More associations are recognizing and confronting their need to redesign governance systems and practices as an unavoidable priority in becoming high-performing organizations.
Among Signature i’s clients, more boards are putting governance redesign into their strategic plans as a priority objective: boards realize their associations are not sufficiently nimble and responsive; traditional governance processes cost too much; and associations are uneasy about their ability to attract sufficient qualified leaders willing to work in slow-moving, time-sucking systems.
As a consulting practice we still treat governance change as the third rail in association management. (If you aren’t familiar with that idiom, think about what happens to people who unwisely touch the rail carrying power for a subway line.) We are not sure whether we want to touch this change challenge, so we have serious respect for the boards and associations with the courage to do so.
Since a full-on assault to redesign the entire system can be politically dangerous, maybe the wisest initial course is to look for incremental changes that make a difference. You can get to some early wins, gain some important allies and prove the value of better governance systems and practices, without drawing fire from people who believe any change must be about taking away their power and privileges.
This is why we recommend all association executives and boards thinking about governance change start with the research-based guidance from the ASAE Foundation, available in What Makes High-Performing Boards (Beth Gazley, PhD and Ashley Bowers). This first of its kind study probed the governance practices of a cross-section of member-serving organizations.
Before you try anything else, try these research-based practices. With apologies to Gazley, who is a careful researcher who doesn’t hype her research, here is our interpretation of the research findings.
- Committing time and resources to board orientation, training & development as well as board evaluation pay off. Only about half the boards in the study assessed their own performance. They are doomed to fail in asking other parts of their association to change if they are unwilling to address their own issues.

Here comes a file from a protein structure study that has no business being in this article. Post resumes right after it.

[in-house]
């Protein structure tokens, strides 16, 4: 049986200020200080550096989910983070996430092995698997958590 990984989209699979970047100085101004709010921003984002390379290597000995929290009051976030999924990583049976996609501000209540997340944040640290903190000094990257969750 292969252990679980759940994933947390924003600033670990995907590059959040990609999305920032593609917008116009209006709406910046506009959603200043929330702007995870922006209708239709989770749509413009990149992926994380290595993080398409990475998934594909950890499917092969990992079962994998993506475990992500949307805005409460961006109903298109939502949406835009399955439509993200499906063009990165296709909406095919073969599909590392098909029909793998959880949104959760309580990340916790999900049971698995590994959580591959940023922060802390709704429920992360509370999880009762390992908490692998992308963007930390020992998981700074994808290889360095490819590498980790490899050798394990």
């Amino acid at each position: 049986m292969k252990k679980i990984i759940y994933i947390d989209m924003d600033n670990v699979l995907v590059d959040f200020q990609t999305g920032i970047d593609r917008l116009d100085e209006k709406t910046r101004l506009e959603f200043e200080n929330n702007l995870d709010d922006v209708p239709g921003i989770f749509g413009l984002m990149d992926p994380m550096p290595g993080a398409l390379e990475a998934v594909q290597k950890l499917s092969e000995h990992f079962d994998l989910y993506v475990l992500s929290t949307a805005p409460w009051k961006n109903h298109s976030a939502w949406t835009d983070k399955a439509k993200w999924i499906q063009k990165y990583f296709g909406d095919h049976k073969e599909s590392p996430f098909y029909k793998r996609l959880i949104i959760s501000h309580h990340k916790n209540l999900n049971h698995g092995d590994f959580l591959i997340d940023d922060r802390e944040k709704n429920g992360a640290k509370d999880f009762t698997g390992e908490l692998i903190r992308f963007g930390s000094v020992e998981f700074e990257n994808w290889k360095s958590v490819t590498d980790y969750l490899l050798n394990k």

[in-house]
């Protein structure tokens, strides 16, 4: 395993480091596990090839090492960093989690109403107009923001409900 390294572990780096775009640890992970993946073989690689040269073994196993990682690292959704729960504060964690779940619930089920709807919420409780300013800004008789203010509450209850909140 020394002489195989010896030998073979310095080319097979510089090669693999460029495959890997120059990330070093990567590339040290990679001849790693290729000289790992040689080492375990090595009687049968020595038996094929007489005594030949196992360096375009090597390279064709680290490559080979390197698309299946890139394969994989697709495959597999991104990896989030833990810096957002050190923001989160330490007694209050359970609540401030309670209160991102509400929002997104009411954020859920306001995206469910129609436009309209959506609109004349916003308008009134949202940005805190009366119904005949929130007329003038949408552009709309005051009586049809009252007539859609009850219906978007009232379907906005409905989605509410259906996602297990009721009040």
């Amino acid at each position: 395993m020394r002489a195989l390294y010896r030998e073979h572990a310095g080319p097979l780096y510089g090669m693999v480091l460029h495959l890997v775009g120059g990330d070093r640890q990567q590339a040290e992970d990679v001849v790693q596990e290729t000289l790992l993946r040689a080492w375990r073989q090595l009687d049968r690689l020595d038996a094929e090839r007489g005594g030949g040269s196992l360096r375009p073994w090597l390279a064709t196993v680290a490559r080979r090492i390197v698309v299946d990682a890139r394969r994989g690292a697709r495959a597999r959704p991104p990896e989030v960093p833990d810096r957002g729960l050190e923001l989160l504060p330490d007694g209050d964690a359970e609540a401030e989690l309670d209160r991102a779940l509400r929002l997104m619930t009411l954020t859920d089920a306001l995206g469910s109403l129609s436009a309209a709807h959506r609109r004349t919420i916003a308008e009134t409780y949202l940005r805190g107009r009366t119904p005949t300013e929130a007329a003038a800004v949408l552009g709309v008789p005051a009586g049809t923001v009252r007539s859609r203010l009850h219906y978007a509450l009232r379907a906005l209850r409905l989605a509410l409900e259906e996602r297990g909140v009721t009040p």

- Building relationships matter. Too many boards are insular and inefficient at outreach to members and other stakeholders. They are not transparent about the board makeup so it is easy to see why they become that mysterious “other” with all the unexplained power. Boards with good relationships with one another and staff are more likely to succeed. It’s really that simple: we understand and trust each other when we take the time to build relationships.
- Processes of leadership renewal contribute to healthy boards. Term limits, competitive elections and diversity requirements renew association leadership through fresh perspectives, new talent and different relationships. Boards that wonder why they can’t recruit new leaders might want to ask themselves if they are willing to let go and let others move in. Seriously screening board candidates helps ensure the right people are serving regardless of whether they are elected or appointed. Here’s an important additional caveat—boards that put people in seats by virtue of their positions rather than their qualifications and commitment to the association are compromising board cohesion and effectiveness.
- Strategic plans and strategic thinking are critical to high performance. It seems to be marginally better when boards create these plans rather than turning the job over to staff. Once boards have agreed on their plans, they are smart to organize their board meetings to achieve these strategic goals.
The associations we see making governance change a priority are often thinking large scale change including their committee structures, volunteer processes and responsibilities with their local affiliates. They want bottom to top change. Maybe they should first seek top to bottom change. They can start with making the changes that will lead to their own high performance. The other changes may come a little easier if they have led by their own example.